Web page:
TM: What are you trying to tell the world about these various cultures? Do you have a specific message you want the book to get across?

JN: The main message of this project would be: look closer. We in the developed world are very comfortable with our prejudices and with our judgments. Look closer, because you never know what’s around the corner. Some things can be very different than what they seem to be. The book that originated from this project–containing 402 color photographs–is meant as a source of inspiration and its main objective is to keep tribal tradition alive from us to learn from.

TM: One thing I found interesting is the title: Before They Pass Away. It seems fatalistic, as though you”re claiming, through that title, that these cultures inevitably will pass away. Because of globalization, do you think that there is nothing to be done, that soon these cultures will be gone no matter what they as an individual community or we as a global community do?

JN: I want to show these tribes that they are already rich. That they have something that money can’t buy. I would like to demonstrate to them that the Western modern society is not as pure and inspiring as their own culture and values and therefore it is not something to necessarily aspire. I want to make the tribes realize that their lifestyle is one of much more purity and beauty than “ours.” It is free of corruption and greed. I want them to be proud of their authenticity and defend it in order to preserve it.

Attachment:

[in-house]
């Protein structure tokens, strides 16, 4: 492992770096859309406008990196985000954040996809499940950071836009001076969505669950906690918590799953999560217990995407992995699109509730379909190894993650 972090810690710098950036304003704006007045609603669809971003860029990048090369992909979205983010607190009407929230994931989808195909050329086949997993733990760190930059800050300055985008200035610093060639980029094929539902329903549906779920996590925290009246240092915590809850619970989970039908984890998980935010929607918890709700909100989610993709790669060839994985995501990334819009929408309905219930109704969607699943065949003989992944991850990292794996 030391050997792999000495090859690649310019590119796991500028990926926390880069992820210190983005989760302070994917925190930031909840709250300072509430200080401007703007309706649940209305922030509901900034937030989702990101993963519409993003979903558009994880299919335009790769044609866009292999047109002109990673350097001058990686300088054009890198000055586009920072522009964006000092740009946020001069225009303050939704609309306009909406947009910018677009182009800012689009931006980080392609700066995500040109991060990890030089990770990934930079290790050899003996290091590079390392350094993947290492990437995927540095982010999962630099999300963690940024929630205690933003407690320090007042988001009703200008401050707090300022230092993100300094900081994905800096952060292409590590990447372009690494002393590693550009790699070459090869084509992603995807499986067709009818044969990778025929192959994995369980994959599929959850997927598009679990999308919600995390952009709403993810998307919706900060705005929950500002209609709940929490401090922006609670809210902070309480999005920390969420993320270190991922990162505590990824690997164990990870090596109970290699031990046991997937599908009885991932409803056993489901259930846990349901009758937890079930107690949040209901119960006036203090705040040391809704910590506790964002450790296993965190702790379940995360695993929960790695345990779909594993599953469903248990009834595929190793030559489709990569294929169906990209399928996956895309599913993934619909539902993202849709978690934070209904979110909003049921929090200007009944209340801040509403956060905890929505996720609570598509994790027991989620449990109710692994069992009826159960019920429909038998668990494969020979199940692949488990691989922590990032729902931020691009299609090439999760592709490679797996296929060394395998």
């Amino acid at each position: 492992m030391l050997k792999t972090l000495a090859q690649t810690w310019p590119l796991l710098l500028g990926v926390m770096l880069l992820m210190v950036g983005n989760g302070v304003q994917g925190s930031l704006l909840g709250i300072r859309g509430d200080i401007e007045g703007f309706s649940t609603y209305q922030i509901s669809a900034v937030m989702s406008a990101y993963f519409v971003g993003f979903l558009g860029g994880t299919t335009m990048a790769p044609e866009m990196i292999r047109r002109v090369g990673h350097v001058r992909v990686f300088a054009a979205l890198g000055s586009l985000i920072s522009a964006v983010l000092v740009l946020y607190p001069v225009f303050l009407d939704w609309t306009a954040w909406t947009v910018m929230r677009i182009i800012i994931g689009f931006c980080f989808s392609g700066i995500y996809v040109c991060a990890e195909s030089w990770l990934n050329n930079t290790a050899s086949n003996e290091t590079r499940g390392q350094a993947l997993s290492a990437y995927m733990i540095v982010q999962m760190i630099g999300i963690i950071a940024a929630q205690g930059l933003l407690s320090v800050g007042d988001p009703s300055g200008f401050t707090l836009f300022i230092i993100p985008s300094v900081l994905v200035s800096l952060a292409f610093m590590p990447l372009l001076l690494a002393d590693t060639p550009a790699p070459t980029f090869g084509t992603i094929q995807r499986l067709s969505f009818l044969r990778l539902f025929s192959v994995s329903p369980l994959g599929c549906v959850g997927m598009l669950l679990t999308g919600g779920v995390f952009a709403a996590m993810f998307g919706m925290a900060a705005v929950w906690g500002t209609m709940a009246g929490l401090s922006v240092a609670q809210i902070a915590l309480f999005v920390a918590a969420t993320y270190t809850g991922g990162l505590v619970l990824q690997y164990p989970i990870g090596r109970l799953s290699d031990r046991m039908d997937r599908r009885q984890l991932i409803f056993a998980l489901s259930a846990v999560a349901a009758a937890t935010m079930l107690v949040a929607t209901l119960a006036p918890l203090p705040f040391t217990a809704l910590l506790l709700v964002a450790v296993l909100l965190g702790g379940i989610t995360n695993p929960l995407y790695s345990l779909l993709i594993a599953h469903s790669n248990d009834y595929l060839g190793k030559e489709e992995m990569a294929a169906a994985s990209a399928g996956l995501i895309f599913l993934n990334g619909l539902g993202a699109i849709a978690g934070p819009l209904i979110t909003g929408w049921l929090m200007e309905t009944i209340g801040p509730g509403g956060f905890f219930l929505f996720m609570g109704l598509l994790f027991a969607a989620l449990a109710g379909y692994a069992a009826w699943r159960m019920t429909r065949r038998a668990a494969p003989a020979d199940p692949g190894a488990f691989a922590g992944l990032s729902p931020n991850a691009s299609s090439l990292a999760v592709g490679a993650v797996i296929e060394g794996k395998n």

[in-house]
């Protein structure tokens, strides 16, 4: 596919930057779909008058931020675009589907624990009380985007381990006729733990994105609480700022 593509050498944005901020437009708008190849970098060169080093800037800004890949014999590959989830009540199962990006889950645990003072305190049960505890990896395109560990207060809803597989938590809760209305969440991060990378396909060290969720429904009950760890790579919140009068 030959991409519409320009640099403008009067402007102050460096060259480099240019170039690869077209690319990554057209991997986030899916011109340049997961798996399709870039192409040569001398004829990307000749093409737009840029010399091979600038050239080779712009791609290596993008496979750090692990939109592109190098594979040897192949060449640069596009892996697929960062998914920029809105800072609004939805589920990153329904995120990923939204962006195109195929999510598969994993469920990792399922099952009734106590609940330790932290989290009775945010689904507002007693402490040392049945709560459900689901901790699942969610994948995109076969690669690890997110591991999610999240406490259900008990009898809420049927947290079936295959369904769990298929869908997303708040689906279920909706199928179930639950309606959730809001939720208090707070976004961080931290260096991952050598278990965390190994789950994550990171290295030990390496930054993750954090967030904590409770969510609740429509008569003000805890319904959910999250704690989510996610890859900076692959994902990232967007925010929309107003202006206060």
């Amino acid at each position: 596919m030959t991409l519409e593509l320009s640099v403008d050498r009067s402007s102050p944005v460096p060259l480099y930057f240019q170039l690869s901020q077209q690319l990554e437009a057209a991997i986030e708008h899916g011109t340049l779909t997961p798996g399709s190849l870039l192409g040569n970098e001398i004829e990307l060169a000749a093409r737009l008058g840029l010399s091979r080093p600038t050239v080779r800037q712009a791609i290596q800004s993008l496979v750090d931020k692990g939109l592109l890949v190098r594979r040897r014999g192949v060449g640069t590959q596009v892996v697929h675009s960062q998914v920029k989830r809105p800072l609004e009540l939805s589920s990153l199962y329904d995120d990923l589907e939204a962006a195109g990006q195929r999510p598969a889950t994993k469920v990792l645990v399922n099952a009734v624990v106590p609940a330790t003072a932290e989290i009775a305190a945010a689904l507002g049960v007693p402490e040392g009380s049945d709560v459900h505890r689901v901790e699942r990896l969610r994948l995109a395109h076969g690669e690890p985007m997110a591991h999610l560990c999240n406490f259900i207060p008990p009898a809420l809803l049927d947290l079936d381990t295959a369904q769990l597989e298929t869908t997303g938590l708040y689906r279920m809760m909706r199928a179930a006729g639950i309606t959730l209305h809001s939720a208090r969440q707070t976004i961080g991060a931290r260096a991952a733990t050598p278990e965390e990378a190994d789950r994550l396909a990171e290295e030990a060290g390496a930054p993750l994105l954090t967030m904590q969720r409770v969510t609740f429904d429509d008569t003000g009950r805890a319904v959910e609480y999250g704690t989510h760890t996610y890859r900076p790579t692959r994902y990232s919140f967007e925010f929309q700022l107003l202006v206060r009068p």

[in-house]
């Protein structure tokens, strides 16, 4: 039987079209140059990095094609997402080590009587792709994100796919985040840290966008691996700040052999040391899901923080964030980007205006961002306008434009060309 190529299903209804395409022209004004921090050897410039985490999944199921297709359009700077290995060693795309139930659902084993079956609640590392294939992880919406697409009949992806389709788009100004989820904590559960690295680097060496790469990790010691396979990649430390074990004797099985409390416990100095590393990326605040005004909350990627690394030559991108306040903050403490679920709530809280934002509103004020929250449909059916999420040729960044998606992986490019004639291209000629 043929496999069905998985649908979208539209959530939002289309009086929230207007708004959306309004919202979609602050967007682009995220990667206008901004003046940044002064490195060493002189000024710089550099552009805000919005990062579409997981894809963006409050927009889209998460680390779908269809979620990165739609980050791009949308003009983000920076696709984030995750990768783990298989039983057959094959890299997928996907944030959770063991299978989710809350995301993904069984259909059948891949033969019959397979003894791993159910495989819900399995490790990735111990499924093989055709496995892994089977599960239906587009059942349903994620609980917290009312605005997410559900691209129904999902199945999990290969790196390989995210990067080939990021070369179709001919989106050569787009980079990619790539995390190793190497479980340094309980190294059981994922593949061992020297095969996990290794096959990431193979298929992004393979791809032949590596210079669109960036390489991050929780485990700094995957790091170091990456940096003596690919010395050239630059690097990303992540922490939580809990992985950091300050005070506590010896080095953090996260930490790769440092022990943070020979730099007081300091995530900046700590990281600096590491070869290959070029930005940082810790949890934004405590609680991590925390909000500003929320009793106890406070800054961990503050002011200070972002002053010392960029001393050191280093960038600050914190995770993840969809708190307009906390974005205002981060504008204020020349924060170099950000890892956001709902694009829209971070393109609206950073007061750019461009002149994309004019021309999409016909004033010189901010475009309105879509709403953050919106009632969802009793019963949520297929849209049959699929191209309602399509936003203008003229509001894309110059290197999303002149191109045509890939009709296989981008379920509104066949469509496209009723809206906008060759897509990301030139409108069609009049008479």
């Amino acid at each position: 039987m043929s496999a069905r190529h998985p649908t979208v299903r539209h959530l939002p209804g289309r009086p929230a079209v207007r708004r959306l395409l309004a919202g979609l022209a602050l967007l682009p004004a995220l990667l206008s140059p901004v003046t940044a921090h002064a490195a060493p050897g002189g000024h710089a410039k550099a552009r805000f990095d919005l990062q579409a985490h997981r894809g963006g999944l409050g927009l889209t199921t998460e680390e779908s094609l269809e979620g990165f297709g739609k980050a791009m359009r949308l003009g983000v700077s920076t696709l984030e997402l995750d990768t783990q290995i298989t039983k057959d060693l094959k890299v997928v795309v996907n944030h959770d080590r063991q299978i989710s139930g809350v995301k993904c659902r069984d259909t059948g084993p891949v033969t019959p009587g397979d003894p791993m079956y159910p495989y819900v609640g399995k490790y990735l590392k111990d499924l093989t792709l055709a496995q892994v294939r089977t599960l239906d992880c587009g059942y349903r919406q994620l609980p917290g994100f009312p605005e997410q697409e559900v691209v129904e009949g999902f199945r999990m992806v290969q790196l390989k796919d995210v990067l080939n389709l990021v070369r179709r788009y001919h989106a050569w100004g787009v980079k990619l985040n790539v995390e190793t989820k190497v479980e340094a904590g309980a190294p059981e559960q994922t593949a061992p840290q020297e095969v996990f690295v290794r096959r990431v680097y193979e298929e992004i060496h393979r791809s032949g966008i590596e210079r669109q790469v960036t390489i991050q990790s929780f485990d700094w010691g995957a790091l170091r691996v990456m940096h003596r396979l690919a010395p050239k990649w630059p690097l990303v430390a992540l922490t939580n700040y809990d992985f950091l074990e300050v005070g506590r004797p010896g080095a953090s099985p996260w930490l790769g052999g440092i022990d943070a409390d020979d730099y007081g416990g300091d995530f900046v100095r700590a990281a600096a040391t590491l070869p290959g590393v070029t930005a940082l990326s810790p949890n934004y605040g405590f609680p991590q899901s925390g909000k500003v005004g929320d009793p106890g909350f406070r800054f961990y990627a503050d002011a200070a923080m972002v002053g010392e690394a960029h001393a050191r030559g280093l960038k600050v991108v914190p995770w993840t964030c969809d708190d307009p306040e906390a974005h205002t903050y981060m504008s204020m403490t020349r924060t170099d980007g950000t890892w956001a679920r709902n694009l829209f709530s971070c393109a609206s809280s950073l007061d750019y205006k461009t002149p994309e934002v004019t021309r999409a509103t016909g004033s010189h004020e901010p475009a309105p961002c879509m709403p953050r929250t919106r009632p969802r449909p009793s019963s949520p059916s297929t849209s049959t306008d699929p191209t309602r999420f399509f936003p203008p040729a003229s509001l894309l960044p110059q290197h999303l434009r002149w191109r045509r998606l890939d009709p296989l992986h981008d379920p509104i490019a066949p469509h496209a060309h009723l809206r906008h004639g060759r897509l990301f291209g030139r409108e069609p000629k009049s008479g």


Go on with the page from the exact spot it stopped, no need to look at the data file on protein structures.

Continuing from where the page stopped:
If we could start a global movement that documents and shares images, thoughts and stories about tribal life both old and new, perhaps we could save part of our world’s precious cultural heritage from vanishing. I feel that we must try to let them co-exist in these modern times, by supporting their cause, respecting their habitats, recording their pride, and helping them to pass on their traditions to generations to come.